Fresh out of Yale in 1974, Bewkes wasn’t sure what he wanted to do. For a while, he worked as a researcher at the NBC News documentary unit. But the assignment eventually ended and he was laid off. So he applied to various law and business schools and was accepted by Stanford’s M.B.A. program. Bewkes didn’t throw himself into academics at college, “but when he got to Stanford,” Angell says, “things changed dramatically. Once he decided that he was going to undertake a business career, he became very focused … He came back to New York and was working at Citibank, and [Yale classmate, now horror-movie actor] Bill Moseley and I were always trying to get Jeff to go with us to clubs. We’d all be having dinner, and we’d say, ‘Come with us to the Mudd Club, we’re going to see Talking Heads,’ and Jeff would say, ‘No, I’ve got to be at work in the morning.’ ”
Bewkes bristles at the suggestion that he’s a member of a privileged East Coast elite—preferring to align himself with his father’s salt-of-the-earth forebears who emigrated to New Jersey from the Netherlands in the late-nineteenth century, and to reminisce about a childhood spent hanging out in his German maternal grandfather’s dry-goods store in Phoenixville, Pennsylvania. As an undergraduate, he’d argue with classmates like banking heiress Sarah Pillsbury, who would make impassioned assertions for expropriating the ill-gotten gains of evil corporations on behalf of the masses. “Yeah, but if we do that, you’ll still have a beach house, and I don’t have shit,” Bewkes countered—not quite accurately. “So I’d like to get out in the world and get something going here.” (Pillsbury went on to work with Bewkes and HBO on her film And the Band Played On.)
“If I were Jeff, I would shoot myself.”
—Richard Parsons, chairman of Time Warner
The American Lawyer founder Steven Brill, who grew up in Queens and was two years ahead of Jeff at Deerfield and Yale, recalls receiving a pained phone call from Bewkes in 2003 when the Los Angeles Times quoted him about Bewkes’s family: “They were loaded.” “Jeff was really offended by it,” says Brill. “And I guess he should have been. But to a scholarship kid from Far Rockaway—one of the first Jews to attend Deerfield—everybody who lived in Darien was rich.”
“If I were Jeff, I would follow Dick’s advice—I would go ahead and shoot myself.”
—Don Logan, former head of Time Inc.
And it’s hard to escape the fact that “Jeff was empowered by his background,” as Los Angeles gallerist Laurie Frank, a friend from Yale, puts it. “I think Jeff was always being groomed to be a CEO, to be the head of a company like Time Warner.”
“Jeff was always very close to his dad,” says Angell. “And some of his drive comes from his wanting to be acknowledged by him—to be viewed as an equal.”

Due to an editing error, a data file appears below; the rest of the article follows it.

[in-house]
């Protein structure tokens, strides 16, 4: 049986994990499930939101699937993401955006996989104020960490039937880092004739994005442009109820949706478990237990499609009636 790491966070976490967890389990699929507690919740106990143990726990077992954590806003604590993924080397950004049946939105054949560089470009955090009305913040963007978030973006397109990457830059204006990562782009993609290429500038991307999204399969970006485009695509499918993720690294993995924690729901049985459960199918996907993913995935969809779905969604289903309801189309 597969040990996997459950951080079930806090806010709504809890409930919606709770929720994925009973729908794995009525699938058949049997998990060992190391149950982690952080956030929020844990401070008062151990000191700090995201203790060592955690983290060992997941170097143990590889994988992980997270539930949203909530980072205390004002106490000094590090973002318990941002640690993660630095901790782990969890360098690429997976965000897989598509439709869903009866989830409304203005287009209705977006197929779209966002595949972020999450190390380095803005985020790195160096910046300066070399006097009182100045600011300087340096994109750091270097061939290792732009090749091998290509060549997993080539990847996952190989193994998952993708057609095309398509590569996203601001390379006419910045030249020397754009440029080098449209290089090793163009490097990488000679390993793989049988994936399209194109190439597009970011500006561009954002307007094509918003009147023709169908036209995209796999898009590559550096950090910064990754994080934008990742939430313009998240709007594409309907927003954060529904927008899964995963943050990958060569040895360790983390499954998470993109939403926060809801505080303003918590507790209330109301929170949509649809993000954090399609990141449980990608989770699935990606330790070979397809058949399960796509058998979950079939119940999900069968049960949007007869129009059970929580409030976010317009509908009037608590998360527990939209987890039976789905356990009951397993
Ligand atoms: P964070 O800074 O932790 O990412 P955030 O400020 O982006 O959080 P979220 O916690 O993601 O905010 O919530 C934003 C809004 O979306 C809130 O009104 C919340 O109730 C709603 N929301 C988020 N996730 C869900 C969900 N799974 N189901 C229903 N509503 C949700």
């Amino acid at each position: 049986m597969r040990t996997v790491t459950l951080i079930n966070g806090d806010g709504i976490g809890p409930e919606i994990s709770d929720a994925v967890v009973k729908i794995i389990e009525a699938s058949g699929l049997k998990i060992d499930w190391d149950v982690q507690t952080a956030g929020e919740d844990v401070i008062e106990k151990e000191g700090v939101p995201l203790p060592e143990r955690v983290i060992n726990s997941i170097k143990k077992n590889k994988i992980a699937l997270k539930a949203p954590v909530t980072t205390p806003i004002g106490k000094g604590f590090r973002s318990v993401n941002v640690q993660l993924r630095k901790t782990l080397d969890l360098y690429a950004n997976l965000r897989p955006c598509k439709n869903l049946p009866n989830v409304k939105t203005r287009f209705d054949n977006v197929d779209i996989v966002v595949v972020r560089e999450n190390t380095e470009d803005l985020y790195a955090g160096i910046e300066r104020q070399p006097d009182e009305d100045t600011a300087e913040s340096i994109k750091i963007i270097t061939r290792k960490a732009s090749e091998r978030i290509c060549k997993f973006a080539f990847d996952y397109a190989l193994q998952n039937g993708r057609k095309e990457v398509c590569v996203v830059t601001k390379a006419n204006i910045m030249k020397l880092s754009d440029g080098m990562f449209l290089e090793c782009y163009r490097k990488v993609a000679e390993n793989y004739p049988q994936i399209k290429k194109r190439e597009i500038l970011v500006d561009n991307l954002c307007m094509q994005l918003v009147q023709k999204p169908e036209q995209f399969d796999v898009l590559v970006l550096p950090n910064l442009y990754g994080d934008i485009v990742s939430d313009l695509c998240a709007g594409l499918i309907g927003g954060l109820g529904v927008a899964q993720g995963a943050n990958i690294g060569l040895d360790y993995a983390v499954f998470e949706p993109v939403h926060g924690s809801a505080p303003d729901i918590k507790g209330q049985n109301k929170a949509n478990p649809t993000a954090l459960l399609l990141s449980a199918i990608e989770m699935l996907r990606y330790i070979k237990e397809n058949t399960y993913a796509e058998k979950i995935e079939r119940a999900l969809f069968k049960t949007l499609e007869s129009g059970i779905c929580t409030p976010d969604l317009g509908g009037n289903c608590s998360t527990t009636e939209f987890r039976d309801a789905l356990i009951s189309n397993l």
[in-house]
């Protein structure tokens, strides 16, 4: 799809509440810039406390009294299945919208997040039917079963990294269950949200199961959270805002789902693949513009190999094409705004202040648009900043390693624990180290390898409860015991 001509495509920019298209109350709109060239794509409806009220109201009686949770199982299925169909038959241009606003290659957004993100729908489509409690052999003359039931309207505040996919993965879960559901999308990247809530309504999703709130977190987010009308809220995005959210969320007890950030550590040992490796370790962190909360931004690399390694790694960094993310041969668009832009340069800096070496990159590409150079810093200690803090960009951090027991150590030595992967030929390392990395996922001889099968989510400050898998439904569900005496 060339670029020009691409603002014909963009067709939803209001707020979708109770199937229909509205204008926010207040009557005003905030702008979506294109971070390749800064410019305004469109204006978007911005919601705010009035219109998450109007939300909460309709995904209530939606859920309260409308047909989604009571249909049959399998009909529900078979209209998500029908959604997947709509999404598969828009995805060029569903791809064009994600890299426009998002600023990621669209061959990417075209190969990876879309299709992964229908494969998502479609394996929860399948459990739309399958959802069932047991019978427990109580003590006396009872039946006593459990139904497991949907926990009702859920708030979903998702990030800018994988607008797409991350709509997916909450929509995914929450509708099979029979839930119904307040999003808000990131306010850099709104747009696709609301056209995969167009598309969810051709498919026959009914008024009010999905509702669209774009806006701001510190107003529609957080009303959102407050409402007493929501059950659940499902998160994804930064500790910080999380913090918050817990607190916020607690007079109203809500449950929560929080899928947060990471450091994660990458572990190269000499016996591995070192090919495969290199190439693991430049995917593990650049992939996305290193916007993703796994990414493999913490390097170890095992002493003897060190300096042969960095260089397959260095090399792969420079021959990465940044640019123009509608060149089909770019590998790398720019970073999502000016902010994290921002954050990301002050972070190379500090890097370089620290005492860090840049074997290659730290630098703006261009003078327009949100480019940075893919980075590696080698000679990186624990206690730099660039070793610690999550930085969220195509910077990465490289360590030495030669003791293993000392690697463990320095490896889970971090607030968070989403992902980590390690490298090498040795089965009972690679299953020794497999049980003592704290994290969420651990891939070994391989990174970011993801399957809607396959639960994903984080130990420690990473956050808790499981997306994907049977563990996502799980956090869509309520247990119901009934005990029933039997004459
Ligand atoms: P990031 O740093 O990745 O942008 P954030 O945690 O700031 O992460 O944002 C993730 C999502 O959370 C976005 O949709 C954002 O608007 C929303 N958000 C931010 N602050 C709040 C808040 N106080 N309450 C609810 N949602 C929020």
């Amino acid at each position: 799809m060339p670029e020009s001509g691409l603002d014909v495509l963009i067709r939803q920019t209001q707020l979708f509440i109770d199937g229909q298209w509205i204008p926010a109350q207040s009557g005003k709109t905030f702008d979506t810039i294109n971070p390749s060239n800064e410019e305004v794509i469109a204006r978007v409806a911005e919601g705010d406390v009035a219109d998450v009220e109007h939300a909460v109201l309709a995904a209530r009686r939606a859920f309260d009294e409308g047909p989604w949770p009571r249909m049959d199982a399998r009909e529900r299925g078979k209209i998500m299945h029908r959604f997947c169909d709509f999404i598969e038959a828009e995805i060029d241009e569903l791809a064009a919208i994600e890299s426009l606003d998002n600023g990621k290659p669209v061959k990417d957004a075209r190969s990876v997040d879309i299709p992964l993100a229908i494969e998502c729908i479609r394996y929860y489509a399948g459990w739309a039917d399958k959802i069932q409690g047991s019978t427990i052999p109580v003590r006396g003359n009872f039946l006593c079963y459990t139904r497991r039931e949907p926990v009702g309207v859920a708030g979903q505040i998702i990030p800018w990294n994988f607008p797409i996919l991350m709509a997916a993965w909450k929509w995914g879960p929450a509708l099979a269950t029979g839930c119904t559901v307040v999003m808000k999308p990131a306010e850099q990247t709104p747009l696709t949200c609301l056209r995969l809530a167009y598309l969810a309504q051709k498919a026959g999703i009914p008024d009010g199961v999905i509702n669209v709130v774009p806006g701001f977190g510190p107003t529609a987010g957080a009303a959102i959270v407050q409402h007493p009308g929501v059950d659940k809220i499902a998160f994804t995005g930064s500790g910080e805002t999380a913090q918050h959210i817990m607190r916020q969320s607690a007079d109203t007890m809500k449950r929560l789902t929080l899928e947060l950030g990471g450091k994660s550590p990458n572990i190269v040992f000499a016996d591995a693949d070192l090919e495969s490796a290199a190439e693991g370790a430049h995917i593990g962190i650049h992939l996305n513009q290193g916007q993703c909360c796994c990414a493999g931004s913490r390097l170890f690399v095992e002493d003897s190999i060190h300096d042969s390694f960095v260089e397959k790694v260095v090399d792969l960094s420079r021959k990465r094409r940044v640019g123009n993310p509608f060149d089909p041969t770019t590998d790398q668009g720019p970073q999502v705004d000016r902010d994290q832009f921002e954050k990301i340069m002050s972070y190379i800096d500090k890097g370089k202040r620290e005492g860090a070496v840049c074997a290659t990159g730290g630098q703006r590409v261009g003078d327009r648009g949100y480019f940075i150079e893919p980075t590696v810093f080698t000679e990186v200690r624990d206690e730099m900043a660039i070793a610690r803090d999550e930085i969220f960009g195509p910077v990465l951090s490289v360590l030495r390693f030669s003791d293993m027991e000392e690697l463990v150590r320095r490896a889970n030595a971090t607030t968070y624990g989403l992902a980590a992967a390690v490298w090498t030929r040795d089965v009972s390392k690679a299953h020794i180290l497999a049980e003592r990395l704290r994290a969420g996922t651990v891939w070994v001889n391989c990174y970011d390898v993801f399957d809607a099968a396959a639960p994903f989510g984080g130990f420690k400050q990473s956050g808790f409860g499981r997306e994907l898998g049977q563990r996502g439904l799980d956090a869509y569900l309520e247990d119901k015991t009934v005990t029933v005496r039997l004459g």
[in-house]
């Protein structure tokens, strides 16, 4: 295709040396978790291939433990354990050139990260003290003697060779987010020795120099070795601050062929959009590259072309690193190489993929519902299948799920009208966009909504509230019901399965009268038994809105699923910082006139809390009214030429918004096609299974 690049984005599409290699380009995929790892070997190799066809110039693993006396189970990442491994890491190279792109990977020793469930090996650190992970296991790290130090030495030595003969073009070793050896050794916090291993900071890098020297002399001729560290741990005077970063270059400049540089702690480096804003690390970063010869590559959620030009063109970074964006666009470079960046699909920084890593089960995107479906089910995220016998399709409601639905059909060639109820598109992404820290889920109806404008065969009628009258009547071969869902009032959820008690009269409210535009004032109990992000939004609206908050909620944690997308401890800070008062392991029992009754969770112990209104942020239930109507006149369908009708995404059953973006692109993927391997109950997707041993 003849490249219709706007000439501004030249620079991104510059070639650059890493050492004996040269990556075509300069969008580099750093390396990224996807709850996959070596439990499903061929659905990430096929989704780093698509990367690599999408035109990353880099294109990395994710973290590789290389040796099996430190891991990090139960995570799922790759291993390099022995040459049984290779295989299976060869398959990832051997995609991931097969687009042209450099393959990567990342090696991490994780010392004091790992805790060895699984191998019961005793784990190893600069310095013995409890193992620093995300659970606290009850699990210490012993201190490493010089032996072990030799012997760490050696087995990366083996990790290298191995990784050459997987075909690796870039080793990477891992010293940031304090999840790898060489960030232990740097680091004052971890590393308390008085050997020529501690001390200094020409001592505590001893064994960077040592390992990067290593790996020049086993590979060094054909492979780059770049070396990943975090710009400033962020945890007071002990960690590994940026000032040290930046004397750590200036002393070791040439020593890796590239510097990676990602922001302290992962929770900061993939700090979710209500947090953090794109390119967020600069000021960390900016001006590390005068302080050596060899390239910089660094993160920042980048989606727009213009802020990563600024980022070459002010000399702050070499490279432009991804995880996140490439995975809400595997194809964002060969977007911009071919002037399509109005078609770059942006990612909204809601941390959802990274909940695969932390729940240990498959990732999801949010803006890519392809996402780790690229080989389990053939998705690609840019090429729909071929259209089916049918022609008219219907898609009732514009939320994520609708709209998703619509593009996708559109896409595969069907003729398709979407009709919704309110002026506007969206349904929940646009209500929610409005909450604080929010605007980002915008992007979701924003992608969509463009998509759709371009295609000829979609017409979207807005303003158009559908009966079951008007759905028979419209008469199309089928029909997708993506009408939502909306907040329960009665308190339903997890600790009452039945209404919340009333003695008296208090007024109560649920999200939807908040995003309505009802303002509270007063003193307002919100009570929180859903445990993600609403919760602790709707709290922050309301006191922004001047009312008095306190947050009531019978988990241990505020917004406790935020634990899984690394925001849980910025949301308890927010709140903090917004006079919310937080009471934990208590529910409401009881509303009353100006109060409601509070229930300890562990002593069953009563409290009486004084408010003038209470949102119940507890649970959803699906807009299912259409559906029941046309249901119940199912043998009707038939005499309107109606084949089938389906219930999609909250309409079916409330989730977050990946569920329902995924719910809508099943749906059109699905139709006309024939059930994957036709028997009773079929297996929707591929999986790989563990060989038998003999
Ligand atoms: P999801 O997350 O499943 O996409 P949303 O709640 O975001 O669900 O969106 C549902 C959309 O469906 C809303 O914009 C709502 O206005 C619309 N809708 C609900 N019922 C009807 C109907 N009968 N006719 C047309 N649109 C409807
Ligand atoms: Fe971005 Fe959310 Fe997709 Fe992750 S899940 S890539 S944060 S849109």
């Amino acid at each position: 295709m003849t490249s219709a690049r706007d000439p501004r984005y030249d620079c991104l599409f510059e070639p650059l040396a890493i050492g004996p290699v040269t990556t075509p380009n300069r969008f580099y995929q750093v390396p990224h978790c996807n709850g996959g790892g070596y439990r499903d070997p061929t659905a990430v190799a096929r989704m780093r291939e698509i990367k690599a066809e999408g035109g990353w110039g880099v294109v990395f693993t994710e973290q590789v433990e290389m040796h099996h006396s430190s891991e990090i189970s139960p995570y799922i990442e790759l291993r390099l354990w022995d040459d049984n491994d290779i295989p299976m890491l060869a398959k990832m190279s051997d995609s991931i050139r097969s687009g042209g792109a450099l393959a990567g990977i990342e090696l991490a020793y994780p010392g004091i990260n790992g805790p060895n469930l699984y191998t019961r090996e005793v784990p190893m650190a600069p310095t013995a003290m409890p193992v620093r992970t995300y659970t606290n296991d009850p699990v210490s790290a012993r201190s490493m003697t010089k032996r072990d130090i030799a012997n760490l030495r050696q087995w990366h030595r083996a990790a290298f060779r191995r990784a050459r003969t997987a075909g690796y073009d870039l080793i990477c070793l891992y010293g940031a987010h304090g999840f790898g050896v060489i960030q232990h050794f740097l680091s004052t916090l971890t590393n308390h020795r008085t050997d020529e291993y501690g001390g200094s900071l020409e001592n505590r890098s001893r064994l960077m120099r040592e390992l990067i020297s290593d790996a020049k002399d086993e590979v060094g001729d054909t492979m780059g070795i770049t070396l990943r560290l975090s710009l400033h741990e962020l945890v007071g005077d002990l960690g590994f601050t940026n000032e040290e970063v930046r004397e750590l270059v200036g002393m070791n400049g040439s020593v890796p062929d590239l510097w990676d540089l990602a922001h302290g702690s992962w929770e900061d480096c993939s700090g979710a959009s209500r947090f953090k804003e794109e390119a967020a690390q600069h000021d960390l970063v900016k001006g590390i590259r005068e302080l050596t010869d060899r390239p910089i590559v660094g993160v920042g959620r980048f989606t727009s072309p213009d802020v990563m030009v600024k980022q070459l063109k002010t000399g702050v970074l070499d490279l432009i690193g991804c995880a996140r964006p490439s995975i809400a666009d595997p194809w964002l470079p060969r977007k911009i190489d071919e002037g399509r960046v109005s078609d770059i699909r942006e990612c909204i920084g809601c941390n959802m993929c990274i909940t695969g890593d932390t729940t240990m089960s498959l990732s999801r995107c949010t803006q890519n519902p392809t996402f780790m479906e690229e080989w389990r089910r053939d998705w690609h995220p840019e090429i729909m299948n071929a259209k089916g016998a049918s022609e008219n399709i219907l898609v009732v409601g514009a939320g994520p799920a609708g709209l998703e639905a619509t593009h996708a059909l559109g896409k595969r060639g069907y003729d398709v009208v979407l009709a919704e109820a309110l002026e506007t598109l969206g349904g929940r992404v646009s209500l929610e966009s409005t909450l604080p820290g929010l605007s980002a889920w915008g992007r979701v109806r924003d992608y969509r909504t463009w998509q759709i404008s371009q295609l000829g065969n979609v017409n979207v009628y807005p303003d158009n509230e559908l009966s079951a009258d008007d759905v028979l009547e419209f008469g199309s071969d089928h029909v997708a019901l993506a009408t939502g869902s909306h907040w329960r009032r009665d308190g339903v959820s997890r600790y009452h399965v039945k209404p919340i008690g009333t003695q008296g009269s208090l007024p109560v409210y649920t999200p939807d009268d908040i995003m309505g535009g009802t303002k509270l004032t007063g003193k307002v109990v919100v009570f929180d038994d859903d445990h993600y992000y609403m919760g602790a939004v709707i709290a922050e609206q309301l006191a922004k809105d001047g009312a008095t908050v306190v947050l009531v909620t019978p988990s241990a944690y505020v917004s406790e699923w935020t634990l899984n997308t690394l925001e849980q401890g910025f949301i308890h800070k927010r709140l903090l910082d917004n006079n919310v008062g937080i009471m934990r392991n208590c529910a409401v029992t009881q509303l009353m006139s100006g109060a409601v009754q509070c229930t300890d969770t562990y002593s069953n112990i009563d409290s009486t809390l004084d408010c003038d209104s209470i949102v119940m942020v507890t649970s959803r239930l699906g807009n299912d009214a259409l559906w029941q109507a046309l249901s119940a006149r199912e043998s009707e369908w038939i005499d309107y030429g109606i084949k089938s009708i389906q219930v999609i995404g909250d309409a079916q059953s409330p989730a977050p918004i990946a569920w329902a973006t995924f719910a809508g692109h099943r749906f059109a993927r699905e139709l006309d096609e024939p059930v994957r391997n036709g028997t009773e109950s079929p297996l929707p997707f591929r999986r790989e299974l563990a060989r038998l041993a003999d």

Good breeding, of course, gets one only so far. “It’s not like they were holding a spot,” says a source close to Bewkes. “You don’t just go from Yale to Stanford busi ness school. You couldn’t go from an entry job at HBO to the head of HBO and Time Warner. You struggle through the mud to get to these places.”
In the late seventies, Bewkes was working in Citibank’s commercial-lending department. He did well enough that his bosses wanted to transfer him to Hong Kong. Instead, in 1979, he found a $20,000-a-year position at Time Inc.’s upstart HBO.
Among his first jobs was sweet-talking hotel chains into subscribing to the movie channel (another product he was sent out to peddle, the family-friendly channel called Take Two populated with G-rated movies, failed). He then became sales director for the launch of Cinemax. From there, he rose smoothly through the ranks—his career nurtured by Michael J. Fuchs, who is widely credited (not least by himself) for taking HBO beyond just some sports and stand-up comedy into an original programming powerhouse. Among Fuchs’s memorable successes were Tales From the Crypt, Dream On, Arli$$, and The Larry Sanders Show. By 1991, Bewkes was HBO’s president and COO, Fuchs’s trusted No. 2, presiding over international expansion, negotiating rights with the Hollywood studios, and enlarging the independent-production business that made shows for the broadcast networks.
Few can match Bewkes’s institutional memory and deep knowledge of Time Warner’s component parts. He was present at the creation, watching them morph into a sprawling global media-and-entertainment empire with 90,000 employees. Bewkes had gained the confidence of a succession of executives who were fierce rivals of one another. They included Time Inc. head Nicholas J. Nicholas, who engineered the 1990 merger with Warner Communications chief Steve Ross; former HBO chief Gerald Levin, who ended up running Time Warner when Ross died ten months after Levin orchestrated the March 1992 ouster of Nicholas (which shocked Bewkes; Nicholas had been a mentor); and Fuchs, Bewkes’s immediate superior, who clashed with Levin while talking himself up as Time Warner’s future CEO, balked at reporting to the new vice-chairman, Ted Turner, and tried to retain his position atop HBO while adding the company’s music division to his domain.